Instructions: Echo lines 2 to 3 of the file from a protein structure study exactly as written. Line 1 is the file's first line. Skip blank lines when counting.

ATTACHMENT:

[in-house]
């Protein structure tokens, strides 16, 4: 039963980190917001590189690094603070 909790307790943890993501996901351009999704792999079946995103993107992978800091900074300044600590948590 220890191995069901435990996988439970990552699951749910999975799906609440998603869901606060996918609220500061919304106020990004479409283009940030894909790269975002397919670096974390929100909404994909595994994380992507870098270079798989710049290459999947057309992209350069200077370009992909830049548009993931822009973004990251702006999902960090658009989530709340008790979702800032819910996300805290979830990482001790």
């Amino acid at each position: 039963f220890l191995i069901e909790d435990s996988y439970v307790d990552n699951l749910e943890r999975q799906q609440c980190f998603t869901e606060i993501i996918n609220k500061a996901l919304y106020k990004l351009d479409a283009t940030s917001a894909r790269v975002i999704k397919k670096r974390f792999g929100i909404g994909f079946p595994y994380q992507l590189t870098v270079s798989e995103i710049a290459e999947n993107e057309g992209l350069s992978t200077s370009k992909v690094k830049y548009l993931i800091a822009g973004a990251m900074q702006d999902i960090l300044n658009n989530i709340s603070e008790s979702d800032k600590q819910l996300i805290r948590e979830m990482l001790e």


């Protein structure tokens, strides 16, 4: 039963980190917001590189690094603070 909790307790943890993501996901351009999704792999079946995103993107992978800091900074300044600590948590 220890191995069901435990996988439970990552699951749910999975799906609440998603869901606060996918609220500061919304106020990004479409283009940030894909790269975002397919670096974390929100909404994909595994994380992507870098270079798989710049290459999947057309992209350069200077370009992909830049548009993931822009973004990251702006999902960090658009989530709340008790979702800032819910996300805290979830990482001790």
């Amino acid at each position: 039963f220890l191995i069901e909790d435990s996988y439970v307790d990552n699951l749910e943890r999975q799906q609440c980190f998603t869901e606060i993501i996918n609220k500061a996901l919304y106020k990004l351009d479409a283009t940030s917001a894909r790269v975002i999704k397919k670096r974390f792999g929100i909404g994909f079946p595994y994380q992507l590189t870098v270079s798989e995103i710049a290459e999947n993107e057309g992209l350069s992978t200077s370009k992909v690094k830049y548009l993931i800091a822009g973004a990251m900074q702006d999902i960090l300044n658009n989530i709340s603070e008790s979702d800032k600590q819910l996300i805290r948590e979830m990482l001790e």